Now that we know all the individual components of the balance sheet forecast and have the necessary formulas to calculate them, we can create a template in Excel where we can enter the corresponding values. In principle, this could look like this, for example:

2021 2022
ASSETS
Cash £50,000 £60,000
Accounts Receivables £30,000 £50,000
Inventory £40,000 £40,000
PP&E £150,000 £130,000
TOTAL ASSETS (Sum of the above) __£270,000 __ £290,000
LIABILITIES
Accounts Payables £40,000 £50,000
Long-term debt £80,000 £60,000
TOTAL LIABILITIES (Sum of the above) __£120,000 __ £110,000
EQUITY
Shareholder capital £100,000 £100,000
Retained earnings £50,000 £80,000
TOTAL EQUITY (Sum of the above) £150,000 £180,000

The balance sheet must be balanced. This means that if you subtract the liabilities from the assets, this difference must correspond to the equity:

  • 2021: £270,000 - £120,000 = £150,000
  • 2022: £290,000 - £110,000 = £180,000

Balance sheet forecast not balancing

If the balance sheet is not balanced, the source of the unbalanced deficit or surplus must be investigated. If there are no errors in the balance sheet, the cash flow forecast and the forecast of the profit and loss account must be checked again.

Often the error lies in the cash flow forecast. There it must be checked whether each individual item has an influence on the balance sheet, either on the assets, the liabilities or the equity.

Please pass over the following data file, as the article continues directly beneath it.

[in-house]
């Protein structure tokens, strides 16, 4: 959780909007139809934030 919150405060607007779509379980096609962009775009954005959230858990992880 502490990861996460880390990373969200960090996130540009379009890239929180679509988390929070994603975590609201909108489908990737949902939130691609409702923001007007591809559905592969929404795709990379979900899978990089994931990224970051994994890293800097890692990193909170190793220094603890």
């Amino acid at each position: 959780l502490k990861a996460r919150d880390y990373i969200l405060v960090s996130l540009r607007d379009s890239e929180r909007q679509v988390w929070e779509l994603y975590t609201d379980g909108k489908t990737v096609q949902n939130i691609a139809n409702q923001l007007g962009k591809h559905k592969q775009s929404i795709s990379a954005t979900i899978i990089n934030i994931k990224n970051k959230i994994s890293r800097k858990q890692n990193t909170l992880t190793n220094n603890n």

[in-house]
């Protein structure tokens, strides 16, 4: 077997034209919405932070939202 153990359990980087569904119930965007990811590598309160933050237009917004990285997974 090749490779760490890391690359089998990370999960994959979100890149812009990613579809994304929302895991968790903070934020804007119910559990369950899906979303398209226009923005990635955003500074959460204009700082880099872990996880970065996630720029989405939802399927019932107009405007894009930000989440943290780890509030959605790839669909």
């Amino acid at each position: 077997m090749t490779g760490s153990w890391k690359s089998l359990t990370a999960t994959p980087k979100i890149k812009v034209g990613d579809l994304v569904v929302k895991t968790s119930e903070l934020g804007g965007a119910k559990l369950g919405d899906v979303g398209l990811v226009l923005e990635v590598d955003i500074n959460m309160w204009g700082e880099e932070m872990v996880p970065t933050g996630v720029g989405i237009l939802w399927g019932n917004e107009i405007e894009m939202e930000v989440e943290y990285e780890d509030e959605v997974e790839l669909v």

Why is the balance sheet forecast for a business plan so important?

An integral part of the business plan is the balance sheet forecast, which shows how the company's financial situation is expected to develop. Banks and investors can use it to get a better picture of the company. This is particularly important for start-ups or for still very young companies that need a bank loan.

If the managers cannot show where they see their company financially in the coming years, this is a bad prerequisite, because it shows lenders that the managers do not have an overview of their finances. The preparation of a financial forecast, which also includes a balance sheet forecast, is therefore mandatory.